The JGM BitBlog: The Self-Determined Self-Initiated Adventurous Professionals: Unraveling Motivations, Basic Needs, and Well-Being Abroad

Journal of Global Mobility

Aziz Madi, German-Jordanian University, Amman, Jordan
Abdelrahim Alsoussi, German-Jordanian University, Amman, Jordan
Omar M. Shubailat, German-Jordanian University, Amman, Jordan

Extensive research has delved into the motivations of self-initiated expatriates (SIEs). However, this exploration has revealed that SIEs' motivations are considerably more intricate than previously understood. These motivations are interconnected, and their significance varies based on factors such as the country context, gender, mobility frequency, demographic traits, and industry sector. Moreover, these motivations evolve throughout the expatriation journey, including decisions regarding repatriation. Consequently, essential questions arise: How can we study SIEs' motivations in a manner that captures the underlying mechanisms of these shifting motivations while also illuminating the well-being of SIEs? To address these inquiries, we conducted a replication study.
The objective of this replication study was to generalize and expand upon the findings of Oberholster et al.'s (2013) work on the motivation of humanitarian and religious workers. To achieve this, we utilized a diverse, more generalized sample of SIEs, primarily from developing countries, employing a multilayered analytical approach by adding latent class analysis. Additionally, we incorporated concepts from Self-determination Theory (SDT), specifically the Basic Psychological Needs (BPNs) comprising autonomy, competence, and relatedness.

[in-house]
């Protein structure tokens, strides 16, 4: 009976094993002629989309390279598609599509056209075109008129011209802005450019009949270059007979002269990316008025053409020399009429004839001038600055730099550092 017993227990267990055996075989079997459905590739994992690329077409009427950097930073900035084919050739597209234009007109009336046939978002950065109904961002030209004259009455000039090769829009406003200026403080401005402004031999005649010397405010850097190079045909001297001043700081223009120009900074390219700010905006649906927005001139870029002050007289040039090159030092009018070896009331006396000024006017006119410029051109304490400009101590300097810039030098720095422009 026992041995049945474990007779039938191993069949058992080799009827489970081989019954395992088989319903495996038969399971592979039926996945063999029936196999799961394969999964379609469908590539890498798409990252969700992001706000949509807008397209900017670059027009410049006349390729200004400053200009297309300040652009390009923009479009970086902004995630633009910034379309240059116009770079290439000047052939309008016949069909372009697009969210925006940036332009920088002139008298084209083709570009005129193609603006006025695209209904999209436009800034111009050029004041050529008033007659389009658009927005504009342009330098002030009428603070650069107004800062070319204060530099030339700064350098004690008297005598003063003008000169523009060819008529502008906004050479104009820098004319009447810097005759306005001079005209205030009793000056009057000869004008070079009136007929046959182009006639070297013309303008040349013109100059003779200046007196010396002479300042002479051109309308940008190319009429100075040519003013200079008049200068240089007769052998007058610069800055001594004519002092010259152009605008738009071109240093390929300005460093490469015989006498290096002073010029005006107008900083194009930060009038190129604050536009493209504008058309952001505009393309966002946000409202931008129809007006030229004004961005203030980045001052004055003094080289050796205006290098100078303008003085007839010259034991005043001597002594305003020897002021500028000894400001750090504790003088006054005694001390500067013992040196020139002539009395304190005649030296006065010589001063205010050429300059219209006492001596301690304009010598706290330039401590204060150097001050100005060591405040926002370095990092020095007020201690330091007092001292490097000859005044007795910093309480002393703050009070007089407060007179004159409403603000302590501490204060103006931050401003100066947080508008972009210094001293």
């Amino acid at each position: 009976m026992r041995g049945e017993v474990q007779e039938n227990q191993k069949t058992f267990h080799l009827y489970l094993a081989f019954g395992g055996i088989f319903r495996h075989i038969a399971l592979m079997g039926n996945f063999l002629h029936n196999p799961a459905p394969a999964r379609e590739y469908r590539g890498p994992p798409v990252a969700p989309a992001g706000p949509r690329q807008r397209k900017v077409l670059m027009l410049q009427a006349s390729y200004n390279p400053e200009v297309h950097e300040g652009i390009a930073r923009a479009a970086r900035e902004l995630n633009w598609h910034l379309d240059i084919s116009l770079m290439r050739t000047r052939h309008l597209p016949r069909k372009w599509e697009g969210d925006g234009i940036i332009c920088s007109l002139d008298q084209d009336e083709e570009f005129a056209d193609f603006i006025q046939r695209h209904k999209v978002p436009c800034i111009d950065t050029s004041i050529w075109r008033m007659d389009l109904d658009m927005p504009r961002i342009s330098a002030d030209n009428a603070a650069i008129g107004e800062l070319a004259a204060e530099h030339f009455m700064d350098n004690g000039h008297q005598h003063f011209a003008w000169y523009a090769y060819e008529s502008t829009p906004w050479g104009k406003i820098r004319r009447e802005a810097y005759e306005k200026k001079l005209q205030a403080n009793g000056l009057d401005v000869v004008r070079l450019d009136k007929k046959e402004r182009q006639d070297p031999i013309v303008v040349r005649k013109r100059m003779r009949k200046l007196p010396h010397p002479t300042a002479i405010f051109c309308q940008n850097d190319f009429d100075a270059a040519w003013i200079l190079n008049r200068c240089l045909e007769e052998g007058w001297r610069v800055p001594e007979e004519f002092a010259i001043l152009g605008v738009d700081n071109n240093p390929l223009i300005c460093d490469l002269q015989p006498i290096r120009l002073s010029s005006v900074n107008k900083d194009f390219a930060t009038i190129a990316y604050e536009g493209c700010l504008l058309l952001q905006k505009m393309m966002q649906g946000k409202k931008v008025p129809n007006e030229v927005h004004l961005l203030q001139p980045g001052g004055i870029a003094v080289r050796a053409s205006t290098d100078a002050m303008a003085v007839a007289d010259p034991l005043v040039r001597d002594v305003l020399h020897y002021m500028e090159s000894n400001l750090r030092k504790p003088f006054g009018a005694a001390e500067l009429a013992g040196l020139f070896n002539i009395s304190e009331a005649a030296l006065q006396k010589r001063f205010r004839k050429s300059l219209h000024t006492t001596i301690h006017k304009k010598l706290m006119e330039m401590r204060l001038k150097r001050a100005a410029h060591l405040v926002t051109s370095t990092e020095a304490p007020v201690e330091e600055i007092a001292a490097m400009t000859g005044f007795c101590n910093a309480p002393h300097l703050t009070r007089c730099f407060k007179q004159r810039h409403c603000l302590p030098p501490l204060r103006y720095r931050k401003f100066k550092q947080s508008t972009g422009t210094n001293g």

In this replication effort, we validated the original study's findings and augmented them by incorporating the BPNs as an underlying mechanism to comprehend expatriate motivations. This allowed us to establish connections between these motivations and the regulated motivations outlined in SDT. Furthermore, we explored the correlation between these motivations and the psychological well-being level essential for expatriation success.
The highlight of this contribution is the revealed new motivational cluster termed "Adventurous Professionals," supplementing the support for the original four clusters. These adventurous professionals predominantly consist of single males in their 30s and 40s originating from developing countries. They work in developed countries, belong to medium-sized families, and are relatively new to intermediate expatriates who are engaged in private organizations, with a tenure of up to two years in their current roles. This unique cluster was analyzed in comparison to other clusters, with detailed insights provided in the article.
In essence, this research emphasizes the significance of replication studies. By highlighting the emergence of a novel motivational cluster and reinforcing existing ones, this study contributes valuable insights to the ongoing research discourse on the motivations behind expatriation.

To read the full article, please see the Journal of Global Mobility publication:
Madi, A., Alsoussi, A. and Shubailat, O.M. (2023), "Self-initiated expatriates motivation and basic psychological needs – a generalization and extension replication", Journal of Global Mobility, Vol. 11 No. 3, pp. 358-387.